These three suites for the cello form a provisional unit as it is very likely another one will be added.
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|Subheading / Parts||Suite n.1: 5 mov. Suite n.2: 7 mov. Suite n.3: 1 mov.|
These three suites for the cello form a provisional unit as it is very likely another one will be added. While the great historical paradigm is the six suites for unaccompanied cello written by Bach, if we focus specifically on Soler’s production, they transcend the genre to reveal a particular interest in the colour of the instrument. This presence is accentuated in the composer’s catalogue of the last few years, going further than a simple solo treatment to highlight the cello in his previous works, such as the first movement of his Quartet for Strings No. 3 (1984) or at certain points of his opera/oratorio Jesus of Nazareth (1974-2013). After his extensive output for the organ and piano from the 1950s, as well as for the clarinet, the instrument on which Soler has focused most of his composition is the cello. This has materialized in Scene with Skulls (1994) and more recently Three Pieces for Cello Solo (2003), Homage to Felip Pedrell (2007) and ...a final look... (2009).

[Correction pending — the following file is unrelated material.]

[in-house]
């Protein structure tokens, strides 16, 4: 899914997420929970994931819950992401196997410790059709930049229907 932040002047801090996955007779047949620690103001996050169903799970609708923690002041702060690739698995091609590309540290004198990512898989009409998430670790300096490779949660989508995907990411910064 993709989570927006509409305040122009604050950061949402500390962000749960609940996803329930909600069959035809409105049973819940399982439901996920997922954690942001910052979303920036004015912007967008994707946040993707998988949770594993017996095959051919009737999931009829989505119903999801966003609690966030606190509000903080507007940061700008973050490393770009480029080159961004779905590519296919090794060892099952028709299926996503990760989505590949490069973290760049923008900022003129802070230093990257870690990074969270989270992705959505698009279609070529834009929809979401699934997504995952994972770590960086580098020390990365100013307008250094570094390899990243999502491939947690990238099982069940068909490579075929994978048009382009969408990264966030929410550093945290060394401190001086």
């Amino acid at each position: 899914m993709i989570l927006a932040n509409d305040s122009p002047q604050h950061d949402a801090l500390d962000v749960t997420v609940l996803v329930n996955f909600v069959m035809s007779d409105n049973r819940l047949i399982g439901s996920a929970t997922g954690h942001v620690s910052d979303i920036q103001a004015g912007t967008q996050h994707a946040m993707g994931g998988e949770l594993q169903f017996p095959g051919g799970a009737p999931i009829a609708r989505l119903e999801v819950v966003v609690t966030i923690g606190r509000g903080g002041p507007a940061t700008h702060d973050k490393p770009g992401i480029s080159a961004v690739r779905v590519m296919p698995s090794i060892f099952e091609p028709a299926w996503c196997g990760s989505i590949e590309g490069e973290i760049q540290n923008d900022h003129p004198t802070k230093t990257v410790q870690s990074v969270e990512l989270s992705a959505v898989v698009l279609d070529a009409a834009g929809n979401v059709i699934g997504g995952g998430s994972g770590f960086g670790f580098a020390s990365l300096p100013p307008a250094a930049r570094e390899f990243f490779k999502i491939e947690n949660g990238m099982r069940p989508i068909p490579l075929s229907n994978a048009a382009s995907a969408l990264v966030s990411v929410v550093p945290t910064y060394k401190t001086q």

The genealogy of this score goes back to five movements for the unaccompanied cello written in mid-2013, to which other movements were added at the end of that same year to turn it into the second suite. Soler would take a little longer to write the third one, which gives it a certain independence compared to the first two.
Meditative passages dominate the first suite which, after the fugue – dying in an expressive glissando – leads into a fifth movement whose climax is a gentle sequence of harmonic sul tasto. This composition contrasts with the last ritardando passage finished in a tritone, a feature that dominates the composer’s music. The second suite features a motif in the triplets that will be transformed in the following movements with small modifications, almost like a Mahlerian variation. The third and final suite picks up elements from the first two, transporting them into a different and occasionally aggressive atmosphere before returning to converge in an enigmatic tritone interval like in the second suite, but this time melodically.